contemplativeinquiry

This blog is about contemplative inquiry

Tag: Scotland

CONTEMPLATING FAMILY PHOTOGRAPHS

As we approach the turn of the year, I am thinking of recent ancestors and the visual records they have left. This photograph is of my paternal great grandmother was taken by a professional photographer in the first decade of the twentieth century. You can see that it has been carefully posed. This is before the era of family snaps, let alone selfies. Being photographed is an occasion.

At that time the family were tenant farmers in East Lothian, Scotland, and the photographer was based in Haddington, the county town. I am sad to say that I know very little about my great grandmother as an individual, of who she really was. In her picture I read both dignity and diffidence. A certain natural stillness, perhaps, and inner strength. In a sense she was the matriarch of an family group in which the tenancy was largely worked by two sons, one of whom had a family of his own, though I am not sure of how far she filled that role.

I feel frustrated by my lack of knowledge and understanding even as I write, and I’m trying not to default into writing about my great grand father instead. I do know a bit about him – strong traditional Presbyterian, Elder of the Kirk, political Unionist whose Unionism extended to the whole of Britain and Ireland. I do imagine my great grandmother as being in the slip stream of all this. She didn’t live long enough to be a voter; I don’t even know how she felt about this. She did live long enough to know my father and his sister as children and there is an indirect link through them, though they didn’t actually say much about her to me. The picture below is from 1909, with the two children looking dressed up and solemn.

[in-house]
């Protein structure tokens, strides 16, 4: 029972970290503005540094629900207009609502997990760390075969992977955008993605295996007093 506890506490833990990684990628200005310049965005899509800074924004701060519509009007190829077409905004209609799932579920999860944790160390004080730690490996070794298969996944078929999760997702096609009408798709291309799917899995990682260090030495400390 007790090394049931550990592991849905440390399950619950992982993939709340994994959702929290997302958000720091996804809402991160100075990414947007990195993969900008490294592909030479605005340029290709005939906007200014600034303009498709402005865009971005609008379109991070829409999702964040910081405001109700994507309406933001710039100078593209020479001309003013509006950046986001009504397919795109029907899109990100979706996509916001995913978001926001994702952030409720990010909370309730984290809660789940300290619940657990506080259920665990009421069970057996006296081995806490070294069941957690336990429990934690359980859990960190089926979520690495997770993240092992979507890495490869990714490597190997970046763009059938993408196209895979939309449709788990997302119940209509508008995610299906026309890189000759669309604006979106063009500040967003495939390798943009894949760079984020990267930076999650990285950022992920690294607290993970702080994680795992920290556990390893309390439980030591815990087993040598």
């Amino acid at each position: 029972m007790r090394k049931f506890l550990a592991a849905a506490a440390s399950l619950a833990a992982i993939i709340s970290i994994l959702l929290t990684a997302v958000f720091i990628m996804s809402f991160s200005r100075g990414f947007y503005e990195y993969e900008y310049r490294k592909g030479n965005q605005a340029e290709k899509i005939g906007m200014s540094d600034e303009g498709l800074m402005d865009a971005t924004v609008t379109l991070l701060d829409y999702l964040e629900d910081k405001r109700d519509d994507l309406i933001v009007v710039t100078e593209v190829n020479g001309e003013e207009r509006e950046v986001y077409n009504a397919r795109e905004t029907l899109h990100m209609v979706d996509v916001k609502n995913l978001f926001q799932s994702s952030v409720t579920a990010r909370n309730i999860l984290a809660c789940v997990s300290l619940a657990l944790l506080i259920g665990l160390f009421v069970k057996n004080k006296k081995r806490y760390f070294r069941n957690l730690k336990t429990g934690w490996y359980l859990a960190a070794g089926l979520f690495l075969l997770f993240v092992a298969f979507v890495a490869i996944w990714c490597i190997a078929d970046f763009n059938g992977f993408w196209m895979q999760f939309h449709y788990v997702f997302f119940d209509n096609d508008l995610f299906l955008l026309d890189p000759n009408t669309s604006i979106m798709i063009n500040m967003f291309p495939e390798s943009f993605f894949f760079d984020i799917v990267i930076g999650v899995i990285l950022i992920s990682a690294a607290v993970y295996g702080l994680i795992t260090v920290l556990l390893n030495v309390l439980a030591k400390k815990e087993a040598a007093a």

I do not have to go far back in family history to find myself in an unfamiliar cultural landscape, and to appreciate that I am an outsider to my own family members. I was given little family information about these days when growing up, and the very aspects of pre-1914 history and culture that I have studied or engaged with were ones that didn’t enrol my great grandparents. They were the older generation, defined by both their immediate culture and the reign of Queen Victoria, only recently ended.

The world of these photographs was not to last. When my great grandfather, predeceased by my great grandmother, died in 1916, the tenancy ended and neither of his sons negotiated a new one. My grandfather, grandmother, father and aunt moved to Musselburgh, near Edinburgh, and became a corn merchant. His brother emigrated to Australia. The heavy duty politics and religion were ameliorated. A way of life had gone. My father, born in 1907, moved to England in 1929 and I was born in Somerset in 1949, much closer to my mother’s family who came from Exeter in Devon. The years have continued to roll on. 1949 was only forty years on from the picture of the two children. There have been seventy one years since, which is food for thought in itself. Looking at her portrait, I understand that whilst I do not know, and will never know, my great grandmother, I can appreciate her through the image that’s presented, without narrative information, and also without mythology or romance.

BOOK REVIEW: SOUL LAND

Highly recommended to anyone who values the poetry of place. Natalia Clarke’s Soul Land: Nature, Scotland, Love (1) is a chapbook featuring 22 poems about her connection with Scottish landscape. That connection is intense, and shared in these poems through a powerful and distinctive voice.